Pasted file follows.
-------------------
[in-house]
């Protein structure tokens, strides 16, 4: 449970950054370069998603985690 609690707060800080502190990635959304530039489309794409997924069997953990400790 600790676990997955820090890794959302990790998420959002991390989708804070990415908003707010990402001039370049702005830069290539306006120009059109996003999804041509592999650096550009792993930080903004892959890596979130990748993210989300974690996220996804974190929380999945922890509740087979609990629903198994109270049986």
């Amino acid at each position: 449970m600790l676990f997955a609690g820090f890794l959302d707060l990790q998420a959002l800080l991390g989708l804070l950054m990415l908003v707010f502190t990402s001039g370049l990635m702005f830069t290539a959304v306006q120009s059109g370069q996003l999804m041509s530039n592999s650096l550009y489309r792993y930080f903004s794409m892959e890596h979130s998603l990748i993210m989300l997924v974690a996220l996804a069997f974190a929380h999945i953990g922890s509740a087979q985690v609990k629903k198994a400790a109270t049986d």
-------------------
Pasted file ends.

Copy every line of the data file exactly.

[in-house]
């Protein structure tokens, strides 16, 4: 449970950054370069998603985690 609690707060800080502190990635959304530039489309794409997924069997953990400790 600790676990997955820090890794959302990790998420959002991390989708804070990415908003707010990402001039370049702005830069290539306006120009059109996003999804041509592999650096550009792993930080903004892959890596979130990748993210989300974690996220996804974190929380999945922890509740087979609990629903198994109270049986």
């Amino acid at each position: 449970m600790l676990f997955a609690g820090f890794l959302d707060l990790q998420a959002l800080l991390g989708l804070l950054m990415l908003v707010f502190t990402s001039g370049l990635m702005f830069t290539a959304v306006q120009s059109g370069q996003l999804m041509s530039n592999s650096l550009y489309r792993y930080f903004s794409m892959e890596h979130s998603l990748i993210m989300l997924v974690a996220l996804a069997f974190a929380h999945i953990g922890s509740a087979q985690v609990k629903k198994a400790a109270t049986d």